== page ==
# Towards a Realistic Analysis of the QuickSelect Algorithm

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## Abstract

We revisit the analysis of the classical QuickSelect algorithm. Usually, the analysis deals with the mean number of key comparisons, but here we view keys as words produced by a source, and words are compared via their symbols in lexicographic order. Our probabilistic models belong to a broad category of information sources that encompasses memoryless (i.e., independent-symbols) and Markov sources, as well as many unbounded-correlation sources. The “realistic” cost of the algorithm is here the total number of symbol comparisons performed by the algorithm, and, in this context, the average-case analysis aims to provide estimates for the mean number of symbol comparisons. For the QuickSort algorithm, known average-case complexity results are of \({\Theta } (n \log n)\) in the case of key comparisons, and \({\Theta }(n\log ^{2} n)\) for symbol comparisons. For QuickSelect algorithms, and with respect to key comparisons, the average-case complexity is Θ(*n*). In this present article, we prove that, with respect to symbol comparisons, QuickSelect’s average-case complexity remains Θ(*n*). In each case, we provide explicit expressions for the dominant constants, closely related to the probabilistic behaviour of the source.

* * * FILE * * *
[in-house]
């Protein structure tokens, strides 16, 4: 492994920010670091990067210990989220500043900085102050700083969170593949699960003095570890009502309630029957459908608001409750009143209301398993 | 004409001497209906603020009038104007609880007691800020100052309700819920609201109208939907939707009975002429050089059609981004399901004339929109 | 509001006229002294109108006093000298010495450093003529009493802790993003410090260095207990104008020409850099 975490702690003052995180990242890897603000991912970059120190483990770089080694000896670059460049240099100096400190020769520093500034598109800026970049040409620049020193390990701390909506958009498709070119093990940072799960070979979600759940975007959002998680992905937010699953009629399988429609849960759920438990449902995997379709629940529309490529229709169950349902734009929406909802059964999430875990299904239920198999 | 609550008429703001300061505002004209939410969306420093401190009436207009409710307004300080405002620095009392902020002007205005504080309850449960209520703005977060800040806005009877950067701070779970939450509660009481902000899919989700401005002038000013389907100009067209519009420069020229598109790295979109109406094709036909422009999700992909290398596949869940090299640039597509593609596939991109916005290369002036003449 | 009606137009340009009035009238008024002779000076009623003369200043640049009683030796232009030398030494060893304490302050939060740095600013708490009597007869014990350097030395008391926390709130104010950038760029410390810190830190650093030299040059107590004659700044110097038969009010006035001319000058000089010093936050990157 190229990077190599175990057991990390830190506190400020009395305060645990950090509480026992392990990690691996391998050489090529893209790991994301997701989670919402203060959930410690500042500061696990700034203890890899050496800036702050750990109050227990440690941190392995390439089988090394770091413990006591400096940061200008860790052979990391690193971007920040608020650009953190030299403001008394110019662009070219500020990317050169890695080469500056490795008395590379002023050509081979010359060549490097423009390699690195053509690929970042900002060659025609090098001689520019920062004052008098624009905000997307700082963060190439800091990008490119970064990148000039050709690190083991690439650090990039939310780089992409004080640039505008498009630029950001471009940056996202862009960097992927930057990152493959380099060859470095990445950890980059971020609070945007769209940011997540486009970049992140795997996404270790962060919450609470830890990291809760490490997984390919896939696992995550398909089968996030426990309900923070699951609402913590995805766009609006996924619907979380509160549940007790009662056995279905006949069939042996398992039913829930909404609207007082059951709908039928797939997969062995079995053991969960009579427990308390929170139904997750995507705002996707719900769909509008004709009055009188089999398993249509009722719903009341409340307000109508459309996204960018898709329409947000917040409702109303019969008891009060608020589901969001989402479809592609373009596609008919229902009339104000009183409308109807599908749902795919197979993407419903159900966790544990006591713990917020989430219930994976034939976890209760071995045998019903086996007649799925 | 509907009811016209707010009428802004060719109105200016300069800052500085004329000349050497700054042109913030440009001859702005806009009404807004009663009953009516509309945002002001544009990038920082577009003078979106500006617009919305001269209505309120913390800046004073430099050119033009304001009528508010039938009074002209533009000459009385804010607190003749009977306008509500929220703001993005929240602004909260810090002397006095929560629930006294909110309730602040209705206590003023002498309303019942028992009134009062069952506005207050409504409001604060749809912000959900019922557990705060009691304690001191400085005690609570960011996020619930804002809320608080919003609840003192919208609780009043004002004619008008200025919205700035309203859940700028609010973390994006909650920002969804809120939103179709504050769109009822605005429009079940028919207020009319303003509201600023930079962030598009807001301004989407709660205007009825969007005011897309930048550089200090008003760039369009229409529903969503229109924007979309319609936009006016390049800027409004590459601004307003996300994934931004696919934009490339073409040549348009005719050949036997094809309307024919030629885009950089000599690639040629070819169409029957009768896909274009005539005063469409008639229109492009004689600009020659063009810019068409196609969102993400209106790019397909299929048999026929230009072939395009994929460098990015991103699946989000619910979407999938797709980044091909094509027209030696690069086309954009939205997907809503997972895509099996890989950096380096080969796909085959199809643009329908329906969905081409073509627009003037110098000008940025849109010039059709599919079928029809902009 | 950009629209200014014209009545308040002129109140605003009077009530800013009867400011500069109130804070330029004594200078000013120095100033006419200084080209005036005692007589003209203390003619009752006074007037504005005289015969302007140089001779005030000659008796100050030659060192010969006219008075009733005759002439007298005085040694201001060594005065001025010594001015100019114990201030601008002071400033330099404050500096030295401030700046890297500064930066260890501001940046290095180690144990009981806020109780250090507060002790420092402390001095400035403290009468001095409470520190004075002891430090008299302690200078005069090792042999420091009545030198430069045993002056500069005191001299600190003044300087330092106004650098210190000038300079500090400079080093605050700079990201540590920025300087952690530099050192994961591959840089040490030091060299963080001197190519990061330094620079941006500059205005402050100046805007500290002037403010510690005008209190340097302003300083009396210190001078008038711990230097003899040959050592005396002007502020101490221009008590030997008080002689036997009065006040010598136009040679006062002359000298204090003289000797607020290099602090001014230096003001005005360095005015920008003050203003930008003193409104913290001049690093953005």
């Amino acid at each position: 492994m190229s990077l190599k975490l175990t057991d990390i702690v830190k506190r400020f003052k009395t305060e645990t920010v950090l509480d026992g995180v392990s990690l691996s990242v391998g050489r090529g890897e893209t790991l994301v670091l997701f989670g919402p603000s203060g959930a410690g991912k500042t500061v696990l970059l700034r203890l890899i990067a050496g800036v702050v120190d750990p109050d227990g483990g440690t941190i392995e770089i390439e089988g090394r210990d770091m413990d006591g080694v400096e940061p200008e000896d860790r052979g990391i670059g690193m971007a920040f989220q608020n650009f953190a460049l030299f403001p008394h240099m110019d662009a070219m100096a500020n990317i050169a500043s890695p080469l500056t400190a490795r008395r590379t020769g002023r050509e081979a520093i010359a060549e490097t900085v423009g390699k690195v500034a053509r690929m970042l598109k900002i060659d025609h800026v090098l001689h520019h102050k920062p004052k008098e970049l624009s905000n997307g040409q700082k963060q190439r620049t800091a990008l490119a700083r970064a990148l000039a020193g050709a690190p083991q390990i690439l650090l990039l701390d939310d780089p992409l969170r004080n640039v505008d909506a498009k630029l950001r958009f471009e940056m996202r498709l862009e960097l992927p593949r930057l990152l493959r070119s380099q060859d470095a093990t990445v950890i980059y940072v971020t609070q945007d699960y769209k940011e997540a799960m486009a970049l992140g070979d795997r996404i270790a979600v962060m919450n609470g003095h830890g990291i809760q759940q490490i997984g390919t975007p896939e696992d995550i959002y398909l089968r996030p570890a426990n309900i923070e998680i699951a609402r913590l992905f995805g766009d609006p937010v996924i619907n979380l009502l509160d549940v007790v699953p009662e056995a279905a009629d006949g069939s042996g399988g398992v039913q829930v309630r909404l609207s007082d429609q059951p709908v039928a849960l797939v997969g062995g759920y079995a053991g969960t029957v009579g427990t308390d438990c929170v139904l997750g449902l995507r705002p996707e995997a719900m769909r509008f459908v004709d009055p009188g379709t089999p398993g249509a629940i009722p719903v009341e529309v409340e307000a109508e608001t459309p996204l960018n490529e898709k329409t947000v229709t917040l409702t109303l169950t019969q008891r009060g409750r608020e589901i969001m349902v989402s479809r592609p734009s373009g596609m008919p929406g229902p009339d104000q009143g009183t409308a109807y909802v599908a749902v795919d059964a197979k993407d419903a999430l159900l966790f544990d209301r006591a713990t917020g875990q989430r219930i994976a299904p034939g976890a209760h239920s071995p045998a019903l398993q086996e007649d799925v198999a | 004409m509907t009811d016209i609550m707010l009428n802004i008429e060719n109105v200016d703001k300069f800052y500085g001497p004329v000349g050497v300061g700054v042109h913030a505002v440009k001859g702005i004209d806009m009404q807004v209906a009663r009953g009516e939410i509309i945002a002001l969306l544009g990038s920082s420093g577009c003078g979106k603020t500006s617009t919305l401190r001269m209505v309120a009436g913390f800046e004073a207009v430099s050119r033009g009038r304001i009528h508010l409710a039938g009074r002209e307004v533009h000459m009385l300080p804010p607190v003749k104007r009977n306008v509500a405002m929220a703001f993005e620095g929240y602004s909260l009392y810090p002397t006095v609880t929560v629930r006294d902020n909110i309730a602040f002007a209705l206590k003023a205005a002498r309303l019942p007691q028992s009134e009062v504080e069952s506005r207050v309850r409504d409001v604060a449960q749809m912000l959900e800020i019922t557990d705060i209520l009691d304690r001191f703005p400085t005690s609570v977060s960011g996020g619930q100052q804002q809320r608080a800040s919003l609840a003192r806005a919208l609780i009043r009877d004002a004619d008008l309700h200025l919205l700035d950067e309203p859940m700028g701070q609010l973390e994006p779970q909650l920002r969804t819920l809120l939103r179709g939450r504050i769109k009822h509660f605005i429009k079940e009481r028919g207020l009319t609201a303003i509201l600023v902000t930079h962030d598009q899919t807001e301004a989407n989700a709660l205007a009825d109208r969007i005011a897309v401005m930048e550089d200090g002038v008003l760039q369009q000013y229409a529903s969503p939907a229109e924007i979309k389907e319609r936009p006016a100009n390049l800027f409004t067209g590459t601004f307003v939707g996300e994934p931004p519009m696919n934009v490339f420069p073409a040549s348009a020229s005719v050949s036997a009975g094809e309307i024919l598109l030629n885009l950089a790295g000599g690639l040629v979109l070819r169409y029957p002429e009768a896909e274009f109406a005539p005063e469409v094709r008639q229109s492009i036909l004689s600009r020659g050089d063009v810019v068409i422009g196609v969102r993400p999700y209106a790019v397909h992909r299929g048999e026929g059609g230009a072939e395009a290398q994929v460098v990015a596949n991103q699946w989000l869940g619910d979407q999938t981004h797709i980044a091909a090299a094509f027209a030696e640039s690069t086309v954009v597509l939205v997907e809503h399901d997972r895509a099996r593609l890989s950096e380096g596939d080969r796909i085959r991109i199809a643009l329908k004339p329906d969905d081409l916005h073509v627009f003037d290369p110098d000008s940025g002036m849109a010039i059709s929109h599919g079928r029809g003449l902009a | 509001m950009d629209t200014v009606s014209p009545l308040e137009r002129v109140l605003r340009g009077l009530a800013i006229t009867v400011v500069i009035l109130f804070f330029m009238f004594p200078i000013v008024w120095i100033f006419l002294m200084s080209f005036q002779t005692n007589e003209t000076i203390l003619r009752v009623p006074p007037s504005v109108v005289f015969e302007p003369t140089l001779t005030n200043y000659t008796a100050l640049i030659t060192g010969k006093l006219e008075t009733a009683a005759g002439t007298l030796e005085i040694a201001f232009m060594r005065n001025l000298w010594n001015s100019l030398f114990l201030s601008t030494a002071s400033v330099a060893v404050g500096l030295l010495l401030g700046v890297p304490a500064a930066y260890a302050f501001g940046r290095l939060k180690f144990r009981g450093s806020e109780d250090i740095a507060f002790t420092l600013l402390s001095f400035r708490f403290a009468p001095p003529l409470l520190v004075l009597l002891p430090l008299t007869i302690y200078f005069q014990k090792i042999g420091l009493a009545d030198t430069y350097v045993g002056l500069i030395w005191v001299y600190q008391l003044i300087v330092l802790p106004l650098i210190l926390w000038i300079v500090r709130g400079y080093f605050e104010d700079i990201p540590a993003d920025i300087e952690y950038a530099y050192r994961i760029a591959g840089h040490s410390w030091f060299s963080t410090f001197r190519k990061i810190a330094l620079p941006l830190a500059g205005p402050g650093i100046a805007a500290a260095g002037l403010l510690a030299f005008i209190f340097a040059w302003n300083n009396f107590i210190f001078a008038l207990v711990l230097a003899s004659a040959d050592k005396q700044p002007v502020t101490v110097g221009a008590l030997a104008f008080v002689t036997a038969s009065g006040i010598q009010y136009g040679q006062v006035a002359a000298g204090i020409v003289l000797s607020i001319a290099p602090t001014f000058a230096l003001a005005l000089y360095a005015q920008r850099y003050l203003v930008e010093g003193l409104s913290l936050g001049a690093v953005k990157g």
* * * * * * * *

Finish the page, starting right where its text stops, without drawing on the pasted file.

*We began investigating this research topic with Philippe Flajolet, and the short version of the present paper (the ICALP’2009 paper) was written with him. As usual, Philippe played a central role, notably on the following points: introduction of the* QuickVal *algorithm, tameness of sources, and use of Rice’s method. He also made many experiments exhibiting the asymptotic slope ρ*(*α) and plotted nice graphs, which are reproduced in this paper. Even though the extended abstract does not provide any proof of the analysis of the algorithm* QuickQuant, *Philippe also devised with us a precise plan for this proof which has now completely been written. For all these reasons, we could have added (and certainly would have liked to add) Philippe as a co-author of this paper. On the other hand, Philippe was extremely exacting of how his papers were to be written and organised, and we cannot be sure that he would have liked or validated our editing choices. In the end, this is why we have decided not to include him as a co-author, but instead, to dedicate, with deference and affection, this paper to his memory. Thank you, Philippe!*

## Keywords

Probabilistic analysis of algorithms Sorting and searching algorithms Selection problem Pattern matching Permutations Information theory Rice’s method Asymptotic estimates Quickselect## Notes

### Acknowledgments

The authors wish to thank an anonymous reviewer for constructive comments, and also Jérémie Lumbroso and Bruno Salvy for their wise advice concerning the last part of the abstract.

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